“Good touch-Bad touch” not enough, need to revoke these misnomers

Most of the awareness campaigns and videos focus on the touch on private parts as bad touch and all the other touches as good touch.This could be misleading.
Image used for representation only(Photo | Pixabay)
Image used for representation only(Photo | Pixabay)

In a recent judgement in Kerala, the Fast Track Special Court in Trivandrum sentenced a man to rigorous imprisonment for five years for sexually abusing a minor boy in 2020 under the Protection of Children from Sexual Offences (POCSO) Act, 2012.

The nine-year-old boy said in the court, “That was a bad touch. I learnt from school about ‘good touch’ and ‘bad touch’ and can differentiate between the two. The uncle is guilty and should be punished”. It’s reported that once the incident took place, it was the boy who urged the parents to lodge a complaint.

Since 2016, POCSO cases have been on the rise in Kerala. Statistics reveal that while it was 2,122 cases in 2016, it rose to 2,697 in 2017, 3,179 in 2018 and 3,602 cases in 2019 according to the data compiled by the Kerala Police. While the cases have been on a steady rise, the number of convictions for these cases between 2016 and 2021 are meagre, most of them being “compromised” outside court.

The boy’s statement and his clarity to understand the issue proved that the right kind of sex education and awareness about predatory behavior, will not only help children differentiate between ‘bad touch’ and ‘good touch’, but will also help them report sexual assault. Moreover, the court observed the importance of imparting sex education at school.

What are we missing here?

The boy during the trial stated, the man had touched his private part and hence it’s a bad touch. This conforms to the definitions to good touch and bad touch of sex education at schools.

“Any touch that happens on the parts covered in a body by a swimsuit i.e. chest, between the thighs and buttocks is considered a bad touch. All the other touches are presumably good touches.”

However, in the current case, what if the man had touched any other part of the boy’s body with the wrong intentions? What if he had slipped him an adult magazine? What if he had shown the boy a porn clipping? What category would the child group these appalling actions into?

“Good touch and bad touch, as a concept is very confusing for the child. Because most of the time the abuser doesn’t directly go and touch the child on their private parts. Most of the awareness campaigns and videos focus on the touch on private parts as bad touch and all the other touches as good touch. For e.g. a child is supposed to take touch on a cheek as a good touch”, explained Sex educator Swathi Jagdish.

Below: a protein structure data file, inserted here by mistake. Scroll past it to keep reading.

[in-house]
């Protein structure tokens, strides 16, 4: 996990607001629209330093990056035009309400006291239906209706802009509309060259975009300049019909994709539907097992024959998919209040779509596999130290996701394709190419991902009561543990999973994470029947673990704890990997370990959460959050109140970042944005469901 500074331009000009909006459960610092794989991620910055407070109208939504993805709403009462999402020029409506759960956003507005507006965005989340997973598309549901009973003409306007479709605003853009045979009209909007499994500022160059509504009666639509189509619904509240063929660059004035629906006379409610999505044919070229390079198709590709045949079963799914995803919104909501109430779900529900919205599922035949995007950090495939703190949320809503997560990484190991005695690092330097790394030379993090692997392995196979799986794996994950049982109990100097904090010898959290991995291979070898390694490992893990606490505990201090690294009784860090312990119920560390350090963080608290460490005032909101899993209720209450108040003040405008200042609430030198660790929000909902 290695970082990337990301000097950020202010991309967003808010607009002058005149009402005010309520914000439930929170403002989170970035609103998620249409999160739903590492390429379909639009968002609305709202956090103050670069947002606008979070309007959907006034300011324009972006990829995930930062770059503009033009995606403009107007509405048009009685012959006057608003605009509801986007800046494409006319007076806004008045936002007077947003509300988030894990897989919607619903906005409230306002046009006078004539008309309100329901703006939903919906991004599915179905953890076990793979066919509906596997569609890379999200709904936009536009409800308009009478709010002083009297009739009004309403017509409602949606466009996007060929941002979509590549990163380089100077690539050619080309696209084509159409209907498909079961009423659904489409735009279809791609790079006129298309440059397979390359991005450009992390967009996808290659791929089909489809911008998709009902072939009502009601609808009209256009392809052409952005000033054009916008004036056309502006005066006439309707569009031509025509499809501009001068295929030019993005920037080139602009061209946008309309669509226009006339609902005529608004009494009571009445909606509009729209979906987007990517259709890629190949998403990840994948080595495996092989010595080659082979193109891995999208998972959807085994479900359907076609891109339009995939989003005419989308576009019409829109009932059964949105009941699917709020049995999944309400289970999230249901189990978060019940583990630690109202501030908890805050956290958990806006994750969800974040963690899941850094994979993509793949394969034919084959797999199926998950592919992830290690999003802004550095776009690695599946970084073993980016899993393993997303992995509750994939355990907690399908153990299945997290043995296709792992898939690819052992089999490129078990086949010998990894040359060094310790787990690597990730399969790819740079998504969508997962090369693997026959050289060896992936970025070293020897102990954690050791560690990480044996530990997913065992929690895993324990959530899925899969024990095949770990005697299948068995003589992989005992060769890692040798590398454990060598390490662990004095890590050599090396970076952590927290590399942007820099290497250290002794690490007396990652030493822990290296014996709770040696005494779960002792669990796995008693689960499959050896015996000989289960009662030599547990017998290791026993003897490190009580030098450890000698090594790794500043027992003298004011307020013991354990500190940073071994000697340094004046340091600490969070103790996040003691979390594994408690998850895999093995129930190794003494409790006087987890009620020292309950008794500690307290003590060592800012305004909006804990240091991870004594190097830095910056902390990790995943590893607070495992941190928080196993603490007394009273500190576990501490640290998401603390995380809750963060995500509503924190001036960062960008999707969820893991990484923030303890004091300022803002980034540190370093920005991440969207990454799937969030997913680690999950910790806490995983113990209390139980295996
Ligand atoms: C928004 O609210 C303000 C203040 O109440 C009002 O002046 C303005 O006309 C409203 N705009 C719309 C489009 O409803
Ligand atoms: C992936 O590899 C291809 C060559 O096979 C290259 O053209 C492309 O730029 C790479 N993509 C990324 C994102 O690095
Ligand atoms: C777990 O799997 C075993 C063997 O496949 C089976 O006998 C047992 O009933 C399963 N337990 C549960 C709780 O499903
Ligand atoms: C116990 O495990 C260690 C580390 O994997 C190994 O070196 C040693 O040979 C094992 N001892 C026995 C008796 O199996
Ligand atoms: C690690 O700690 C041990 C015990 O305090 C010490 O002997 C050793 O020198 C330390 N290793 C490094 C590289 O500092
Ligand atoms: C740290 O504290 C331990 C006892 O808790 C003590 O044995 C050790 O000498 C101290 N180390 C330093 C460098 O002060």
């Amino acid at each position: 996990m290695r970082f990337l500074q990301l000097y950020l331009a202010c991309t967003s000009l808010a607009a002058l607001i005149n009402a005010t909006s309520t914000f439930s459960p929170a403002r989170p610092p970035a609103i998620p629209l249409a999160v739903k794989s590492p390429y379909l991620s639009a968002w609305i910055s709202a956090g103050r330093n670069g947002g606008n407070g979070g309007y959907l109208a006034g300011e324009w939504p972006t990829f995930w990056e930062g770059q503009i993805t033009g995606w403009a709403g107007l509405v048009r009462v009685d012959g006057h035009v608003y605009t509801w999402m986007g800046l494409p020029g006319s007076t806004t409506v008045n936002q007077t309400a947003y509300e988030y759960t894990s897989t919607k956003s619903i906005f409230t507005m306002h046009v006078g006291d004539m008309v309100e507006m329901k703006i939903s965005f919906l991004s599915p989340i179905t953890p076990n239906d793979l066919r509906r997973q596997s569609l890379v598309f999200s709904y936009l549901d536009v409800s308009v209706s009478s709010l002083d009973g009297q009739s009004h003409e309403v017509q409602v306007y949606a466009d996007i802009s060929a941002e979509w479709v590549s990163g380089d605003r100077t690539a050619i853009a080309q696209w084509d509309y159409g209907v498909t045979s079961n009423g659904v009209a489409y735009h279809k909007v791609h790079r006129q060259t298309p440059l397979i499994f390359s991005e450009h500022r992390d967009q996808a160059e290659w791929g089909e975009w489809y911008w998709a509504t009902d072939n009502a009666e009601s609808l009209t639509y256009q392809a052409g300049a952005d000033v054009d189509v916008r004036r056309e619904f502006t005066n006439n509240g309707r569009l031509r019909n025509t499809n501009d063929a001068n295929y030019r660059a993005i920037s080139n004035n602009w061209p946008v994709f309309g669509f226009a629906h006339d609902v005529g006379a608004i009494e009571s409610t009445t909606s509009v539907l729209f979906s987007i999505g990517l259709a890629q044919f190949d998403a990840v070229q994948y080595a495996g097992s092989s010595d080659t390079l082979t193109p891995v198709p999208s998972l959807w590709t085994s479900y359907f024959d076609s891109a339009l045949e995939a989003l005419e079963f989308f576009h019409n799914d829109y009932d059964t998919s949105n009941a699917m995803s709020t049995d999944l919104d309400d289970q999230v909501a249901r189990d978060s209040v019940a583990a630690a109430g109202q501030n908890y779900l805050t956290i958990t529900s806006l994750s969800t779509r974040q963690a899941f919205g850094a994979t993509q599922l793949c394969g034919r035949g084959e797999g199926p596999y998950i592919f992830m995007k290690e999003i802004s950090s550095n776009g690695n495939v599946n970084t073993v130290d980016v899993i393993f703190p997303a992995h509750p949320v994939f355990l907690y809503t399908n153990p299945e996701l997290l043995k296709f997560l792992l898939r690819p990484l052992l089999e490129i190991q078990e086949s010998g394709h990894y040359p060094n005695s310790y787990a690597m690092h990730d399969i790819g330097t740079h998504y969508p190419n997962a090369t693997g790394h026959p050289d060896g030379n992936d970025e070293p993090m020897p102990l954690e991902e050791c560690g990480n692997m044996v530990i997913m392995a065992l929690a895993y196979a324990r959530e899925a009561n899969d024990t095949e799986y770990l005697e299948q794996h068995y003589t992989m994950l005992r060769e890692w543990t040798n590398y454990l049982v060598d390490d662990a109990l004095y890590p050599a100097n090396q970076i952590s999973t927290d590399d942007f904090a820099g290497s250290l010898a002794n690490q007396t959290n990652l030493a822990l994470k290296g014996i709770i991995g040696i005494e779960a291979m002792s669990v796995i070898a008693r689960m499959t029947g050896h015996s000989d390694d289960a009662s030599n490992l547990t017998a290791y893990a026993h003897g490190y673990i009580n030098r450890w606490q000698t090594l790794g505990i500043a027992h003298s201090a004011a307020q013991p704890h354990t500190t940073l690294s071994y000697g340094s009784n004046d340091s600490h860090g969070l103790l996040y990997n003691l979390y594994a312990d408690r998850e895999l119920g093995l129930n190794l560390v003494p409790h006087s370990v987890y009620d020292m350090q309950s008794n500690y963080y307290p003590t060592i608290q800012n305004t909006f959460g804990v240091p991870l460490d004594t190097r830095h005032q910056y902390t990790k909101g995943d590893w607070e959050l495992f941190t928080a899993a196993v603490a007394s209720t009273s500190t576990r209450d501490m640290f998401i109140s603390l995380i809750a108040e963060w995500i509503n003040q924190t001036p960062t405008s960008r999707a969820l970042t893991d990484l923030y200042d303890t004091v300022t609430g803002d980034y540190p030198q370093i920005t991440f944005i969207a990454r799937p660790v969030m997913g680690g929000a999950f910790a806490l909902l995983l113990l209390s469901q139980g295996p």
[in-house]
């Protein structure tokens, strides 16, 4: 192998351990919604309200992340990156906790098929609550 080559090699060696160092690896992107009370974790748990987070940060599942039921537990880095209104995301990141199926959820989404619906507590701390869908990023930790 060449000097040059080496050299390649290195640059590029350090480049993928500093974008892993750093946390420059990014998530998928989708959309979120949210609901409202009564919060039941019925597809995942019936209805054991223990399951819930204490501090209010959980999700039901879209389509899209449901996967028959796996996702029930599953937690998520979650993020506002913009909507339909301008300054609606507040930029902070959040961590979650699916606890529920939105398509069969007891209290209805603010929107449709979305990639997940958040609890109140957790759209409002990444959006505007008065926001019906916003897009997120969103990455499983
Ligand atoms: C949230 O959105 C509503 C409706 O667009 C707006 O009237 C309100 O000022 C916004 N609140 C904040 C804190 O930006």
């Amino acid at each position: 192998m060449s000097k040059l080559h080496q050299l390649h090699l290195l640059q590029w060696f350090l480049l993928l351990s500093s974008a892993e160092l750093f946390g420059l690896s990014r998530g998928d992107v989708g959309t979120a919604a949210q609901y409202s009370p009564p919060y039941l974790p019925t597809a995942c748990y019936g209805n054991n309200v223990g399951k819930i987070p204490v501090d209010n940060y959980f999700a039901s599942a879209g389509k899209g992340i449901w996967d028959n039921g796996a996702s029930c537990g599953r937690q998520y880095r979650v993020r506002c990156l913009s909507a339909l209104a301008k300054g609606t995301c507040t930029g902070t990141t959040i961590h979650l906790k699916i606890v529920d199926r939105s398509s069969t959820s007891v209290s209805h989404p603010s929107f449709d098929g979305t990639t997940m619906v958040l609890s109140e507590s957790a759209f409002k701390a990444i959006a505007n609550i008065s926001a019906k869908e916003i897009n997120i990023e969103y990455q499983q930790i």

Swathi is an educator, trainer and influencer based in South India, she conducts workshops and engages with people via social media on a regular basis regarding the issues of sex education, parenting, lactation and more under the pseudonym Maya’s Amma.

She further shared her personal experience, “In my own case, the predator has not touched on my private part. But all the other kinds of touches this person has done has made me feel dirty. If a child is going through the same for three months or six months or how much ever time the abuser is taking to groom the child, during this period the child is likely to mistake all these touches as good touches. This is extremely dangerous, because grooming is how the abuser gains trust with the child. Hence it’s unlikely for the child to talk about these things.”

Swati talks about the significance of replacing these terminologies of good and bad with “Safe and Unsafe touch”.

“It need not be always touch either, it could be a look from the abuser, they could show their body parts, tell an adult joke to the child and ask if they understand it and more. Hence it’s essential to focus on the behavior than just the touch.”

Why the concept of Safe and Unsafe will work?

Even if the child is unaware of sexuality as a concept, a child is always aware of the emotions they go through. A child as young as six months old can understand emotions, be it happiness, anger, frustration or even fear. Where the logical brain has not developed yet, the emotional brain has.

So, we need to make sure these children focus on the emotions that they go through when somebody is with them, the highlight must be whether this particular person is making them feel safe or unsafe.

At home first, not at school

“The responsibility of educating the children about these key aspects falls upon parents, not teachers. The situations to teach these basic nuances creeps in at home, and not at school. It’s thus easier to do it at home, more than anywhere else. I have come across many parents through my workshops myself, people who wants to be educated on these issues, who wants to change for the better and do things differently, who seeks out evidence-based information to learn. These are people who wants to be better parents for their children,” Swati added.

While the statement of the nine-year-old boy is commendable, the need for sex education and knowledge of right vocabulary, efficient education by parents and its continuation by teachers is inevitable to encourage children to understand the nature of the abuses better and to report regarding the same.

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The New Indian Express